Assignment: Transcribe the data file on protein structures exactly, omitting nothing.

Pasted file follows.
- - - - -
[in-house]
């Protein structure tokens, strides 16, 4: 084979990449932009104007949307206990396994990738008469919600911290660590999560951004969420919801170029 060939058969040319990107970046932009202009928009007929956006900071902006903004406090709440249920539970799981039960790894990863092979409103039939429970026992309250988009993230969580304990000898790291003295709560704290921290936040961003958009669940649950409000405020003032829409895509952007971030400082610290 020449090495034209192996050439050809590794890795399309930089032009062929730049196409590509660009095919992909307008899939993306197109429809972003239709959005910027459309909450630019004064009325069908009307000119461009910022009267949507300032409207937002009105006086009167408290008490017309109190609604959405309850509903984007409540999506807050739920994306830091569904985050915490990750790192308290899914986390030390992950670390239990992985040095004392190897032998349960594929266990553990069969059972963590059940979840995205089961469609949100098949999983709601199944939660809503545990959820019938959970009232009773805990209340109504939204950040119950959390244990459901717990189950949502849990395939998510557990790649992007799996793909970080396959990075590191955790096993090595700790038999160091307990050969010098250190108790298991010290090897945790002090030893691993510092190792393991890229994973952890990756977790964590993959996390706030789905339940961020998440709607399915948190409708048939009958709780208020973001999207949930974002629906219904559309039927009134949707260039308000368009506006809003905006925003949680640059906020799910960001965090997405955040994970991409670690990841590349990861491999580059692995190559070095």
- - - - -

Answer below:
[in-house]
């Protein structure tokens, strides 16, 4: 084979990449932009104007949307206990396994990738008469919600911290660590999560951004969420919801170029 060939058969040319990107970046932009202009928009007929956006900071902006903004406090709440249920539970799981039960790894990863092979409103039939429970026992309250988009993230969580304990000898790291003295709560704290921290936040961003958009669940649950409000405020003032829409895509952007971030400082610290 020449090495034209192996050439050809590794890795399309930089032009062929730049196409590509660009095919992909307008899939993306197109429809972003239709959005910027459309909450630019004064009325069908009307000119461009910022009267949507300032409207937002009105006086009167408290008490017309109190609604959405309850509903984007409540999506807050739920994306830091569904985050915490990750790192308290899914986390030390992950670390239990992985040095004392190897032998349960594929266990553990069969059972963590059940979840995205089961469609949100098949999983709601199944939660809503545990959820019938959970009232009773805990209340109504939204950040119950959390244990459901717990189950949502849990395939998510557990790649992007799996793909970080396959990075590191955790096993090595700790038999160091307990050969010098250190108790298991010290090897945790002090030893691993510092190792393991890229994973952890990756977790964590993959996390706030789905339940961020998440709607399915948190409708048939009958709780208020973001999207949930974002629906219904559309039927009134949707260039308000368009506006809003905006925003949680640059906020799910960001965090997405955040994970991409670690990841590349990861491999580059692995190559070095």